Countdown begins to Innovation Awards
Members of this year's first round judging panel (from left): Pat Daly, Teagasc; Colin Sainsbury, Byrne Wallace; Dr Ruth Freeman, Science Foundation Ireland; Ann O'Connell, PwC; Prof Frank Roche, UCD Smurfit Graduate Business School; and Aidan Gough, InterTradeIreland. PHOTOGRAPHS: DARA MAC DÓNAILL AND CYRIL BYRNE
President Michael D Higgins at last year's Innovation Awards.
Three finalists in greentech category of ‘The Irish Times’ InterTradeIreland awards are profiled this week
The shortlisted finalists for this year’s Irish Times InterTradeIreland Innovation Awards are preparing for their presentations to the final judging panel.
In the coming weeks we are profiling the select group who have made it through the first round of judging and a panel including Colin Sainsbury (Byrne Wallace), Dr Ruth Freeman (Science Foundation Ireland), Ann O’Connell (PwC), Prof Frank Roche (UCD Michael Smurfit Graduate Business School) and Aidan Gough (InterTradeIreland).
This week we look at the three finalists in the greentech category.
Sometimes the most interesting products are also the most useful. The Climote Home Heating Hub is a device that allows you to remotely control your heating through your mobile phone.
Made by a start-up of the same name, the device is built to be as simple as possible. It replaces your existing timing switch on your boiler so you can turn on and off your heating system, set your heating schedules or control your hot water through a web interface or a mobile phone.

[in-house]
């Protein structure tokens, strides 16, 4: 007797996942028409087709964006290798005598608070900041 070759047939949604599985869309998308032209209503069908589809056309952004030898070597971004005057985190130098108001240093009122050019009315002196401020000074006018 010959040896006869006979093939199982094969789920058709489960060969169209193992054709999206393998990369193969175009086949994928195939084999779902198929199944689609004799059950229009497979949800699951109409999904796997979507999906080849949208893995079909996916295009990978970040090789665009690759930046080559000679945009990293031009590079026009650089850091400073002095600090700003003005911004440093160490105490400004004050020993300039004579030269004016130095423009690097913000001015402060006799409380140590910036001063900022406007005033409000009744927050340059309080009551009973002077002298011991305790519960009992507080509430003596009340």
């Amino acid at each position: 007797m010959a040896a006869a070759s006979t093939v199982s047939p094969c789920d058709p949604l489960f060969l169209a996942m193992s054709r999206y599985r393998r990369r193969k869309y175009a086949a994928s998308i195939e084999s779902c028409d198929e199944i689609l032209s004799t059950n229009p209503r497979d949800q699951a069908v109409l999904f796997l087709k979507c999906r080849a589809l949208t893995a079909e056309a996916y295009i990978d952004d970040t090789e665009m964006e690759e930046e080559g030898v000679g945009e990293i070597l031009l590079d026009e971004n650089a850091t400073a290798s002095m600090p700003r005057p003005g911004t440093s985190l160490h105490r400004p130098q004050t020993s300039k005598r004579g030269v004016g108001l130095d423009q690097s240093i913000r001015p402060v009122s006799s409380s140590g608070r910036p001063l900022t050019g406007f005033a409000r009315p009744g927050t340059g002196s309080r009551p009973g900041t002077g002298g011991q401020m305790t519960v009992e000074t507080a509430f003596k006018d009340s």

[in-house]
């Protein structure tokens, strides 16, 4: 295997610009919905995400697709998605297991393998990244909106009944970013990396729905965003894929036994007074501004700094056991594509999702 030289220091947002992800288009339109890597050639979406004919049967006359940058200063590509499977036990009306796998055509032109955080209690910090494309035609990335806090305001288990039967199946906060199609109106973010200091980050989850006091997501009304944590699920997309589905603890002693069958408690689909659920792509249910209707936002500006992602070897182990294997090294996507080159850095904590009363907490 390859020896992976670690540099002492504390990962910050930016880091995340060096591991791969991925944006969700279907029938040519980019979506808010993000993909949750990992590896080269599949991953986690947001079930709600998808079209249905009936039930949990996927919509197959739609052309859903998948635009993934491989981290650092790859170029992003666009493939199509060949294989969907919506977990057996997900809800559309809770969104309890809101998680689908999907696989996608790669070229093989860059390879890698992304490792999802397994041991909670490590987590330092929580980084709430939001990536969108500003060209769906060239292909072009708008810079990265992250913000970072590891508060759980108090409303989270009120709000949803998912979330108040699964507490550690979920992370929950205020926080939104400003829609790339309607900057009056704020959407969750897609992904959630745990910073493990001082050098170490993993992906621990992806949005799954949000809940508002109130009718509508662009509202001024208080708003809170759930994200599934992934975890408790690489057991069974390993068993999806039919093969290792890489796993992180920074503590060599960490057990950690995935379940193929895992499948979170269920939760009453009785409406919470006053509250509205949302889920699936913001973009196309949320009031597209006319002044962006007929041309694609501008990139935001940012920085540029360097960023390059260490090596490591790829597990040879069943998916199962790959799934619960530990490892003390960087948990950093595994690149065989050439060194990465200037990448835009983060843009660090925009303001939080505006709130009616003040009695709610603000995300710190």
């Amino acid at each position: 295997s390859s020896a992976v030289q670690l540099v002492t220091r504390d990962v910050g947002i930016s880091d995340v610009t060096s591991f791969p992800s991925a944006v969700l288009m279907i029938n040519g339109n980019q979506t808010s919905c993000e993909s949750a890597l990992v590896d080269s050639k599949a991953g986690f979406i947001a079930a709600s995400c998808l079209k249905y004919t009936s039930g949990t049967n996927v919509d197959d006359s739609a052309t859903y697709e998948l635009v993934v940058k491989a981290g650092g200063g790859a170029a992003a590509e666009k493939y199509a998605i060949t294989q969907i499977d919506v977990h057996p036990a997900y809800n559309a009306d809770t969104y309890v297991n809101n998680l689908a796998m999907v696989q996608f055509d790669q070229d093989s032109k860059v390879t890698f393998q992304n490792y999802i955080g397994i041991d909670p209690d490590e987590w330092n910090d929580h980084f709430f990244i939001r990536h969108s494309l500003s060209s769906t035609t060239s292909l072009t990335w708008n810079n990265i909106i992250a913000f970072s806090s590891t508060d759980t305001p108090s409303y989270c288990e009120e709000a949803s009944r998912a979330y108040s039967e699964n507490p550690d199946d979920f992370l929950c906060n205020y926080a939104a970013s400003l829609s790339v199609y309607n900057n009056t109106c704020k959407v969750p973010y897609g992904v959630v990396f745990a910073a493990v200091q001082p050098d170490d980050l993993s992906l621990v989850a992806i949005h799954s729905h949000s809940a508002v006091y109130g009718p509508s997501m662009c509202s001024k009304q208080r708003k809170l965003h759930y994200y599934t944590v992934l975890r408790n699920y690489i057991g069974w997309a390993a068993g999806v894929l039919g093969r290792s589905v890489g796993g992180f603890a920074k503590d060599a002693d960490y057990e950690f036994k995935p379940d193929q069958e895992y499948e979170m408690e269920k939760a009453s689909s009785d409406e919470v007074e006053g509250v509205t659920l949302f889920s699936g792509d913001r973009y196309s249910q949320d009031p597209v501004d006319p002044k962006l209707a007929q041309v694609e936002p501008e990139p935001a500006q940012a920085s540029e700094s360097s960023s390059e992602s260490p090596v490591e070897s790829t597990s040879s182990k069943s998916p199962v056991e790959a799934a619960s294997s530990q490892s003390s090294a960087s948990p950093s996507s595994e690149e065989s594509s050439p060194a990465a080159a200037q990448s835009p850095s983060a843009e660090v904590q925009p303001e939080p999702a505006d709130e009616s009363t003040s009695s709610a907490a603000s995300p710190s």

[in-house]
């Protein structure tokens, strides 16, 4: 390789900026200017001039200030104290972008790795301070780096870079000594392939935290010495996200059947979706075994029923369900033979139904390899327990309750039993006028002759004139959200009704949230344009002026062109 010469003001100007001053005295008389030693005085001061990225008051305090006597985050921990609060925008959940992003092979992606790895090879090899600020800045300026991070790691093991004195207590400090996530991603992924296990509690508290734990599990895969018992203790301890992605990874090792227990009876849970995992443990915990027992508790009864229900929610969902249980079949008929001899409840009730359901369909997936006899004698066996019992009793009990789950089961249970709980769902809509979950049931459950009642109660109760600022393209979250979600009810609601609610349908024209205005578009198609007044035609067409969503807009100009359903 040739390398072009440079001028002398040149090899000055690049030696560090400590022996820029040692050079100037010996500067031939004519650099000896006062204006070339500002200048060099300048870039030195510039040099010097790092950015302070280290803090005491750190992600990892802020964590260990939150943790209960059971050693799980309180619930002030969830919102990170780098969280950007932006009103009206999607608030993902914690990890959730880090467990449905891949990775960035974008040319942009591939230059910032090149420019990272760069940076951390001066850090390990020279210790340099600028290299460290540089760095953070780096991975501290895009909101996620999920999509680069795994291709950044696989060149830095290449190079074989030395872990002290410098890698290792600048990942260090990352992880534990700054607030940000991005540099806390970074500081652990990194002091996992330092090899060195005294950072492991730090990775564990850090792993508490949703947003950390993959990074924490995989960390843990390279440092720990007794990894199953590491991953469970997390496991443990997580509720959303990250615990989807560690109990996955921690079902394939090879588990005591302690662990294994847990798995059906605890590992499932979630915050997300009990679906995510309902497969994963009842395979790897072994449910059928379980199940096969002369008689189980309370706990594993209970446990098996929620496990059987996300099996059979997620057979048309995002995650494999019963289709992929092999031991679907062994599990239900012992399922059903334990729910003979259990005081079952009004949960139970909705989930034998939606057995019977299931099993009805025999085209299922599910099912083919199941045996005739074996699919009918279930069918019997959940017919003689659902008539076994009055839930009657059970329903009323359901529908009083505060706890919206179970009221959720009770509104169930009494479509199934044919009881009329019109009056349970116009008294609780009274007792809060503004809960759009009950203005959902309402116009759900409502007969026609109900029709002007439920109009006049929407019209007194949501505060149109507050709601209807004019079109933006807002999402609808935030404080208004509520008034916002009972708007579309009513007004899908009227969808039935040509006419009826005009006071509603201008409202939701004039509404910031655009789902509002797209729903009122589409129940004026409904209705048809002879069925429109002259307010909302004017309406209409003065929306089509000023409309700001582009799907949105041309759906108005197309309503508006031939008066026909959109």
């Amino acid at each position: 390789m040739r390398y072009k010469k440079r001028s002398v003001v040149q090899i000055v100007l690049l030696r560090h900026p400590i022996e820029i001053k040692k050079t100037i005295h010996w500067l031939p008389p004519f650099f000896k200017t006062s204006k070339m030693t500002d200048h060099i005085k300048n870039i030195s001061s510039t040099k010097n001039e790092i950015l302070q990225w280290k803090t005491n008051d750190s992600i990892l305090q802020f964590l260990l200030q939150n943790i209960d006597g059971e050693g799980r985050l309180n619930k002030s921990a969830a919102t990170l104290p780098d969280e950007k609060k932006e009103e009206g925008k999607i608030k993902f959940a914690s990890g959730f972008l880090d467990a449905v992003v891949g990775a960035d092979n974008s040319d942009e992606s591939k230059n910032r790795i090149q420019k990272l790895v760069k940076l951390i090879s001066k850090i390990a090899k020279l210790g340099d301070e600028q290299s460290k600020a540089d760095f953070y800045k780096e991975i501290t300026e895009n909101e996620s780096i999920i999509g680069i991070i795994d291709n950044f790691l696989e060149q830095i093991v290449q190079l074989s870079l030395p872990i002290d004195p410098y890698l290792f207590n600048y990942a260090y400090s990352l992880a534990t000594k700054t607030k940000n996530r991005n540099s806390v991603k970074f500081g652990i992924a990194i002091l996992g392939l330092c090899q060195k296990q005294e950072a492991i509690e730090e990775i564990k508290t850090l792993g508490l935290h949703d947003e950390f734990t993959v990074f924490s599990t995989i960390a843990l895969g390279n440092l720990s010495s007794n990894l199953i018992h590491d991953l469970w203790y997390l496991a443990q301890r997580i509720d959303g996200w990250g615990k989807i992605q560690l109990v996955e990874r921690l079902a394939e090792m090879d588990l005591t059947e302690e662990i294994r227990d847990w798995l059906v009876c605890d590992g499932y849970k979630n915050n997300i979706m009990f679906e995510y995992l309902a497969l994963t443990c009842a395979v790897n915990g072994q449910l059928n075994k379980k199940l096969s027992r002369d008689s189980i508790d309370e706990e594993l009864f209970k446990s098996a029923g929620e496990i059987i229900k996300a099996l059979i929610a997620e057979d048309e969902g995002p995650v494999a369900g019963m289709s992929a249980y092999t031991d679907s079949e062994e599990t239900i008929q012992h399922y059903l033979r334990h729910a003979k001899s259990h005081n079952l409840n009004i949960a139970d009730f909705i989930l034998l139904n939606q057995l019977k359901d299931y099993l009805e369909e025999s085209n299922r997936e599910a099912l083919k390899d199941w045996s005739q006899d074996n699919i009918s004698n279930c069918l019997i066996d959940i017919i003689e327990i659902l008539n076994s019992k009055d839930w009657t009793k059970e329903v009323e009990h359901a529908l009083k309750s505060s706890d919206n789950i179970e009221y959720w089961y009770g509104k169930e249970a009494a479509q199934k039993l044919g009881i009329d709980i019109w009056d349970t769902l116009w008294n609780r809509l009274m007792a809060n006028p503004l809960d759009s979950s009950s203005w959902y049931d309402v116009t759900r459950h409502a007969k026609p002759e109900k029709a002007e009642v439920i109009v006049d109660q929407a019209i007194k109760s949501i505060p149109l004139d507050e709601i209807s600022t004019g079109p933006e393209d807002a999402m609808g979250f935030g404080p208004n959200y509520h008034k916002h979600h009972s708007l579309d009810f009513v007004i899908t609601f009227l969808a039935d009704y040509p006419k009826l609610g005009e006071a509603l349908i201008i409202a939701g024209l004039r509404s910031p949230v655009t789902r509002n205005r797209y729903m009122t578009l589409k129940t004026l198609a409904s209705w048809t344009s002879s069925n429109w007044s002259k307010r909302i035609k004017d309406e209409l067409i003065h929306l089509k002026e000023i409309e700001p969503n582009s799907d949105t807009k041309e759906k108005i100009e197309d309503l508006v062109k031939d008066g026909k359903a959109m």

Although it can be controlled via a smartphone app, the device doesn’t require access to a wireless network. Instead, a sim card is installed in the hub which gives you the choice of either using the smartphone app or simply sending a text message to the sim number instructing it to turn on your heating.
If the heating system is zoned, you can control each of the zones separately.
The idea is not only to make it easier and more convenient for consumers to manage their heating, but also help save them money by reducing energy wastage.
Climote was spun out of Smart Homes and began operations in January 2011.
“As a consequence of some of the consumer problems with regard to understanding how to programme heating, the team came across an opportunity,” says Eamon Conway, managing director of Climote.
Although the initial RD work was part funded by Smart Homes and State agencies, Climote has won funding from angel investors.
“Our route to market is primarily the energy companies. It takes some time to make the right connections and business models.”
The product was first unveiled in March last year, but the past few weeks has seen it heavily marketed.
Just under a year later, the firm has signed up Electric Ireland and Power NI, and is in talks with other utility firms to sell the hub to their customers.
Climote has already achieved its targets for the first year, and is ahead of schedule from a customer uptake point of view.
“Electric Ireland was first out of the blocks from an Irish utility point of view,” says Conway. “We’re on track against our business plan.”
The company is already eyeing international markets outside of the UK.
“Our short-term plan over the next two years is to get traction in the Irish and UK markets, and in tandem with that explore international markets,” he says.